Creating a Quality Assurance Program
The evolution of BIM presents some very unique and beneficial opportunities for everyone involved in the design-build workflow. BIM makes it possible for anyone to derive benefits from both the model geometry and the metadata that resides within the model itself. This ability to actually be immersed in the model or to interrogate the model really is new ground for the entire AEC industry.
One of the most valuable benefits that a model presents is the ability to determine whether it meets the project requirements. Historically, in a two dimensional environment a lot of effort would need to be expended to find errors that are not major items. In the 3D, or model-based environment, it is possible to apply technology (the Solibri Model Checker) to help you find those issues that might elude you during a manual plan check.
SMC provides you very powerful capabilities that can be tailored to address a wide range of design or construction related issues. In this issue of Spotlight on Solibri we are going to introduce you to some of the features that you might want to include in your own Quality Assurance Program, or processes.
The goal of such a program is to give you the ability to measure the quality of what is being modeled, by the consistent application of rules that are constructed to assure compliance with your project requirements. These rules could be focused on building type, design specifications, or personal preference. Again, the power is in the ability for SMC to find issues that would often be overlooked in a manual process, or to identify issues that are critical for your project.
Enjoy this issue and please follow the links to access supporting documents that are provided for your reference today, and in the future.
SMC and BIM Use Cases
As we continue our focus on macro level Use Cases, just remember there's no need to buy a different technology each time a new requirement is identified. Just check the Solibri Solution Center (SSC) or use the ruleset templates included in SMC. We are here if you need any help. We know the information in the models is 'consistently inconsistent'. This means verifying and validating the data is critical. What good is data if you don't know its accuracy, completeness, or compliance with an established requirement?
If you are modeling to support any of the requirements below, SMC should be part of your workflow.
• Model QA/QC
• Code Compliance (AutoCodes)
• Construction Site Safety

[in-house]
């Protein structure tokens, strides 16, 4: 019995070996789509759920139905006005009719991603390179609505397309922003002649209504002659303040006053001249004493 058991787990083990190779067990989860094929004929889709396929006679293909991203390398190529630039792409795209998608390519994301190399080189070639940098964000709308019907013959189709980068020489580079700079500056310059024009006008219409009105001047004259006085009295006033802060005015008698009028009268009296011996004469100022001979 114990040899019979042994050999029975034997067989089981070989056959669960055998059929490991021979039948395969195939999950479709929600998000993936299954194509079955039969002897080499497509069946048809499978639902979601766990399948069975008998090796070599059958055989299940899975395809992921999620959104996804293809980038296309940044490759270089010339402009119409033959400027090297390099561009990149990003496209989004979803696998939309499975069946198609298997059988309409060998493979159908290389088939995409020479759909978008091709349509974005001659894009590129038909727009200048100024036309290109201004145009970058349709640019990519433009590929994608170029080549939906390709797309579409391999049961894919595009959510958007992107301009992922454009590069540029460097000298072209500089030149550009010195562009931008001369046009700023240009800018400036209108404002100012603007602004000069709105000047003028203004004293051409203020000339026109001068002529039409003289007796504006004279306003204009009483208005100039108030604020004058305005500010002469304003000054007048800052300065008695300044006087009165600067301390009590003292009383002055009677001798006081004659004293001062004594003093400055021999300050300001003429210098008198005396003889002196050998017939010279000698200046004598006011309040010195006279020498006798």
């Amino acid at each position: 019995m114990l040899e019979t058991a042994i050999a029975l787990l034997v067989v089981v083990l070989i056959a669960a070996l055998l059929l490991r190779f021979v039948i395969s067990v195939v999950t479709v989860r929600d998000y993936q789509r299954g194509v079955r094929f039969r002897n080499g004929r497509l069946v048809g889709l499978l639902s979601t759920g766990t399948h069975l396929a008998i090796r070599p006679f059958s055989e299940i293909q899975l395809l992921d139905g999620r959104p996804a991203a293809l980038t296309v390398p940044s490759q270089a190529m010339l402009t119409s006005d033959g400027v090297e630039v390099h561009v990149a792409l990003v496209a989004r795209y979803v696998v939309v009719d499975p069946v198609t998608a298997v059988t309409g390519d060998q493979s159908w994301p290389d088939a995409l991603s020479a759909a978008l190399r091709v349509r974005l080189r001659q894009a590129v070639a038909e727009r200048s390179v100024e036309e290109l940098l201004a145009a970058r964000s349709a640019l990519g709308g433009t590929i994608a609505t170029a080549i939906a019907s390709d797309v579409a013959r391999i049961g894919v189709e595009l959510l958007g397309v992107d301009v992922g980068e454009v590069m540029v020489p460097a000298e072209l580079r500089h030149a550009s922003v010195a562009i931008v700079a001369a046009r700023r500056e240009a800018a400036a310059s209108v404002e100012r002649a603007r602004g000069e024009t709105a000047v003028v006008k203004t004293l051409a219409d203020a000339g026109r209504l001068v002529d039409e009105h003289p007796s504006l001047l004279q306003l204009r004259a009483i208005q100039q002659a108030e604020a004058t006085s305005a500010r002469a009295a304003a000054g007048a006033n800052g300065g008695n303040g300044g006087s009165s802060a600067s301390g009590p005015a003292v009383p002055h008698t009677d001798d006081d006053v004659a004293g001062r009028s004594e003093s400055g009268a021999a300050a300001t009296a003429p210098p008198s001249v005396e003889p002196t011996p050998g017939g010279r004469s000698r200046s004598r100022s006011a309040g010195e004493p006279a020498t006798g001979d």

• Owner Space Audits
• BIM Guidelines & Requirements
• Risk Mitigation
• BIM Validation
• GSA - Spatial Validation
• Information Takeoff - Estimating
Model QA/QC & Risk Mitigation
Setting Severity Levels
- SMC assigns a 'severity rating or level' to every checking result that is generated. These are represented by colored icons for Critical, Moderate or Low status. Then, when an issue is addressed or resolved, the icon color is removed. What might be news to you is that YOU can set the severity for each check, within the Severity Parameters dialog. This is extremely helpful if you want to use the level of severity as a filter, when reviewing issues. For example, you could establish that the Fire Rating requirements for doors is a critical consideration, so any issue would result in a Critical Icon being assigned. Then, you could sort your doors by their Fire Rating property and instantly see any that did not meet the required rating.
We have written an article to aid in Understanding the Severity Levels of Checking Results. We believe this will serve as a valuable reference as you establish your own internal QA process and workflow.
Please follow this link to read more about working with Severity Levels in SMC:
Tips & Tricks - How to Optimize SMC
This section is where we are sharing quick and easy features that can save you some time and deliver tangible benefits. We have numbered them so you can save them for future reference.
Quick Tip #19: - Markup - DIMENSIONING IN 3D
- Dimensioning in a 3D environment is a bit more challenging than in 2D. Fortunately, SMC has a very strong dimensioning tool. There are several options for you to choose from, all intended to give you flexibility and ease of use. We have drafted a document with some examples for you to review. Hopefully, you will find them interesting and helpful.
Please follow this link to read more:
Quick Tip #20 - Coordination - Moving or Aligning Models
- When merging model files to create a federated model for coordination or other uses, it is not unusual for a model to be out of alignment with the other file(s). This is a result of the orientation that is established in the different BIM authoring applications. SMC has a Move or Rotate Model capability that makes it possible for you to rapidly align your models and move forward with your model checking. We have written a short article to help you understand how to execute this task.
Please follow this link to see how you can move and align your model(s):